Should Thoracoscopic Talc Pleurodesis Be the First Choice Management for Malignant Pleural Effusion? No
CHEST / 142 / 1 / JULY 2012
alignancy is one of the most common causes of exudative pleural effusion, with approximately 200,000 cases occurring annually in the United States.1 Many patients with malignant effusions have the quality of their life diminished by shortness of breath. If the shortness of breath is relieved with a therapeutic thoracentesis, then consideration should be given to proceeding with a procedure that will prevent the accumulation of pleural ﬂuid. If the patient is not symptomatic from the pleural effusion, no treatment is recommended. Most patients who have small effusions that do not produce symptoms never become symptomatic.2
The best way to prevent the accumulation of pleural ﬂuid is not known. In general, the two main procedures available are the implantation of an indwelling pleural catheter and the creation of a pleurodesis. A pleurodesis is created when an inﬂ ammationproducing material is injected into the pleural space. This can be done either through a chest tube or at the time of thoracoscopy. Agents used to produce the pleural inﬂammation include talc, tetracycline derivatives, silver nitrate, povidone, and antineoplastics.
In general, there are three components to this editorial. First, is pleurodesis superior to the implantation of an indwelling pleural catheter? Second, is pleurodesis in conjunction with thoracoscopy superior to pleurodesis done with tube thoracostomy? Third, is talc superior to the other agents in producing a pleurod esis?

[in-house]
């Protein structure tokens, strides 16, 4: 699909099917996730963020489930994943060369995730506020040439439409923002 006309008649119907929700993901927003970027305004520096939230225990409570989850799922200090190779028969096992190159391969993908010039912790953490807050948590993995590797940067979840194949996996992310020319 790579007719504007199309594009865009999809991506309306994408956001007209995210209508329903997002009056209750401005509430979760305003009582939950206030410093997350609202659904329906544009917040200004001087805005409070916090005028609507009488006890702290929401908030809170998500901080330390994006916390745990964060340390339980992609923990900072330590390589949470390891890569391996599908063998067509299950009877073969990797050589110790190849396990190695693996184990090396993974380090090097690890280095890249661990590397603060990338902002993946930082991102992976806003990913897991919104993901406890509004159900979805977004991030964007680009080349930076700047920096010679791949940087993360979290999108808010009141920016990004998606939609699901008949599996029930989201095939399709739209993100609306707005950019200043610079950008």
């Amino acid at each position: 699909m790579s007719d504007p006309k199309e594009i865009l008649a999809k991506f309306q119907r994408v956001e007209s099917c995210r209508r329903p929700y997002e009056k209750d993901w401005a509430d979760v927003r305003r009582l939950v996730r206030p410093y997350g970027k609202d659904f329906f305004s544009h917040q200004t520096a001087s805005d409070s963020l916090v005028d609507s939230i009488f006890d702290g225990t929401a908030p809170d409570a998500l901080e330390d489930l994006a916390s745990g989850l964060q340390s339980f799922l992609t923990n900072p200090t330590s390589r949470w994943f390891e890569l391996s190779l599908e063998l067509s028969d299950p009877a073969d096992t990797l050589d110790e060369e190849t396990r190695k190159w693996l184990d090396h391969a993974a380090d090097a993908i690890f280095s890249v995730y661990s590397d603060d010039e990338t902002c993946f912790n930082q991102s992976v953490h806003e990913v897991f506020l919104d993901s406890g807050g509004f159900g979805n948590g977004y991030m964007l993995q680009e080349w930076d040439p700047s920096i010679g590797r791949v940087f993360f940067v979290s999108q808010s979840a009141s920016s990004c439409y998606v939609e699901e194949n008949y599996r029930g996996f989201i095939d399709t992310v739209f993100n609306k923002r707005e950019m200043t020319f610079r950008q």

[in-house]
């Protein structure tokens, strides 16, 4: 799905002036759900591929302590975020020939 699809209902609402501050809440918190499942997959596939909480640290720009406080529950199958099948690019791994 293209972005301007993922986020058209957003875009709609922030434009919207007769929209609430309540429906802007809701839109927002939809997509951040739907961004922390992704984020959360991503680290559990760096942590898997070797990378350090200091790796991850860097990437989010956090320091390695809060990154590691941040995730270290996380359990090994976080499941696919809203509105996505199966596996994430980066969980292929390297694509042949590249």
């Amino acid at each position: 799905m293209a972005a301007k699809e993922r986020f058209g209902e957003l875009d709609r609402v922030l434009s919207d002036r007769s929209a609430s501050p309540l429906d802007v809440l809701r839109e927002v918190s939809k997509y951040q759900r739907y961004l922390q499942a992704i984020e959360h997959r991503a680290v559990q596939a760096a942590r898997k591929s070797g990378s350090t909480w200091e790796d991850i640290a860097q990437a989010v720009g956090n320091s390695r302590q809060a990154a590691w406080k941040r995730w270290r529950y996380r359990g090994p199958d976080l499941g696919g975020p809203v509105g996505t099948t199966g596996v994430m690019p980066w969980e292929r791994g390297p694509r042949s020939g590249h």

Is pleurodesis superior to the implantation of an indwelling pleural catheter? The original study concerning the indwelling pleural catheter randomized 144 patients with symptomatic pleural effusions to receive an indwelling pleural catheter with intermittent drainage every 48 h, or doxycycline pleurodesis.3 These authors concluded that the indwelling pleural catheter was advantageous because it did not necessarily require hospitalization. Tremblay et al 4 subsequently reported a series of 250 tunneled pleural catheter insertions in 223 patients. Most of the catheters were inserted on an outpatient basis, and 90.1% of the patients required no further ipsilateral pleural procedures.4 They concluded that the indwelling catheter should be considered a ﬁ rst-line treatment option in the management of patients with malignant pleural effusion.4 Warren et al 5 reported a series of 231 indwelling catheters in 202 patients, of which 210 catheters were inserted as outpatients. They reported that they were able to remove 58% of the catheters, and reaccumulation of pleural ﬂ uid occurred in only ﬁve of these 134 patients (3.8%). 5 Van Meter et al 6 recently reviewed 19 studies with 1,370 patients who were treated with tunneled pleural catheters for malignant pleural effusion. They reported that symptomatic improvement occurred in 95.6% of patients, and spontaneous pleurodesis occurred in 45.6%. Serious complications were rare and included empyema in 2.85%. They concluded that prospective randomized studies comparing the tunneled indwelling catheter with pleurodesis are needed before the indwelling catheter can be recommended deﬁnitively as a ﬁrst-line treatment of malignant pleural effusion. A recent study compared the number of in-hospital days in 34 patients who elected to receive the indwelling catheter and 31 patients who elected talc pleurodesis.7 They reported that the median number of hospital days was signiﬁ cantly greater in the pleurodesis group (18 days) than in the indwelling pleural catheter group (6.5 days). Moreover, the median number of hospital days related to the effusions was signiﬁcantly greater in the pleurodesis group (10 days) than in the indwelling pleural catheter group (3 days). The patients in the indwelling catheter group also spent a smaller percentage of their remaining lives (8.0%) in the hospital, compared with the pleurodesis group (11.2%). Thus, it appears that implantation of an indwelling catheter is a viable option for the treatment of a malignant pleural effusion.